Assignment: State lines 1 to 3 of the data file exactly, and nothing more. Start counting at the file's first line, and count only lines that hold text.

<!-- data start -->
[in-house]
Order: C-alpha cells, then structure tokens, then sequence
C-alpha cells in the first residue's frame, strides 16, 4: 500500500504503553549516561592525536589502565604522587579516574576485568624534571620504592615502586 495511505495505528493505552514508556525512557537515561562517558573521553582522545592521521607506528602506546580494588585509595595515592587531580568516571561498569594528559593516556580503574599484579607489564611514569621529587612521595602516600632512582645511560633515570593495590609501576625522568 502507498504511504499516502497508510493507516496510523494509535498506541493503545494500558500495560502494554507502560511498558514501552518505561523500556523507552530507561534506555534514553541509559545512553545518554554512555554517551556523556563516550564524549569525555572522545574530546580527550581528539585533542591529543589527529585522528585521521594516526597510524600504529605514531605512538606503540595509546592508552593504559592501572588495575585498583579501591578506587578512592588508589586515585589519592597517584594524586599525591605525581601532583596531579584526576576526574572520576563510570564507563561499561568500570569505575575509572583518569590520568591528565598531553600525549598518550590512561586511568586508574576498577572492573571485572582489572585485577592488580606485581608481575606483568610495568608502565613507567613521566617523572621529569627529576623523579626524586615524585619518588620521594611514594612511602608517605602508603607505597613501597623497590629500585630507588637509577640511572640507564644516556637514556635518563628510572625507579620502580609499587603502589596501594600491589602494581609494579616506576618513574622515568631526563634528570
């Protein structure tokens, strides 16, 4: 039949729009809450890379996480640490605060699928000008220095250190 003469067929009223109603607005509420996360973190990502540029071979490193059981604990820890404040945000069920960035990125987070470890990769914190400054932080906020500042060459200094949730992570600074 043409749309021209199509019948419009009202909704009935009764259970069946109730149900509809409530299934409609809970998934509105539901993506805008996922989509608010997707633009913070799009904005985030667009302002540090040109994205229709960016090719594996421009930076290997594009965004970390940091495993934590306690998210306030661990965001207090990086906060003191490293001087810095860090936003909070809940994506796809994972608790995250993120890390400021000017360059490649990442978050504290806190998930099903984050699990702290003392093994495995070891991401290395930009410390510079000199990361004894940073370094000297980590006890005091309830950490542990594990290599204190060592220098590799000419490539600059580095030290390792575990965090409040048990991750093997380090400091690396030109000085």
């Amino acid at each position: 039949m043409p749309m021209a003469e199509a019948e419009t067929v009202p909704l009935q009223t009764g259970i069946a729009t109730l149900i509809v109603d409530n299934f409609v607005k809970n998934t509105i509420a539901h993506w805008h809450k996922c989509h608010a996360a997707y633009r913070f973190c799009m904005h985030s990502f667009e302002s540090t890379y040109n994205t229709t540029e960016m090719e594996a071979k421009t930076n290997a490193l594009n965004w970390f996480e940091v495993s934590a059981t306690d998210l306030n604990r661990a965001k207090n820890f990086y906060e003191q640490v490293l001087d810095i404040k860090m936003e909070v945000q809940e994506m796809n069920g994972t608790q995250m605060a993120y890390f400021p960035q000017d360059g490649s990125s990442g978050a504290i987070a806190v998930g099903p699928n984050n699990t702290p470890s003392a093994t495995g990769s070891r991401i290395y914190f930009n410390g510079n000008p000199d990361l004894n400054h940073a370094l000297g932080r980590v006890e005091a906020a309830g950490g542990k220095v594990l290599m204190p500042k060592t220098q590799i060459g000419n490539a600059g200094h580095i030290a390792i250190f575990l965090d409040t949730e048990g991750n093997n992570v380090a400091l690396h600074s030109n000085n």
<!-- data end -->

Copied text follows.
[in-house]
Order: C-alpha cells, then structure tokens, then sequence
C-alpha cells in the first residue's frame, strides 16, 4: 500500500504503553549516561592525536589502565604522587579516574576485568624534571620504592615502586 495511505495505528493505552514508556525512557537515561562517558573521553582522545592521521607506528602506546580494588585509595595515592587531580568516571561498569594528559593516556580503574599484579607489564611514569621529587612521595602516600632512582645511560633515570593495590609501576625522568 502507498504511504499516502497508510493507516496510523494509535498506541493503545494500558500495560502494554507502560511498558514501552518505561523500556523507552530507561534506555534514553541509559545512553545518554554512555554517551556523556563516550564524549569525555572522545574530546580527550581528539585533542591529543589527529585522528585521521594516526597510524600504529605514531605512538606503540595509546592508552593504559592501572588495575585498583579501591578506587578512592588508589586515585589519592597517584594524586599525591605525581601532583596531579584526576576526574572520576563510570564507563561499561568500570569505575575509572583518569590520568591528565598531553600525549598518550590512561586511568586508574576498577572492573571485572582489572585485577592488580606485581608481575606483568610495568608502565613507567613521566617523572621529569627529576623523579626524586615524585619518588620521594611514594612511602608517605602508603607505597613501597623497590629500585630507588637509577640511572640507564644516556637514556635518563628510572625507579620502580609499587603502589596501594600491589602494581609494579616506576618513574622515568631526563634528570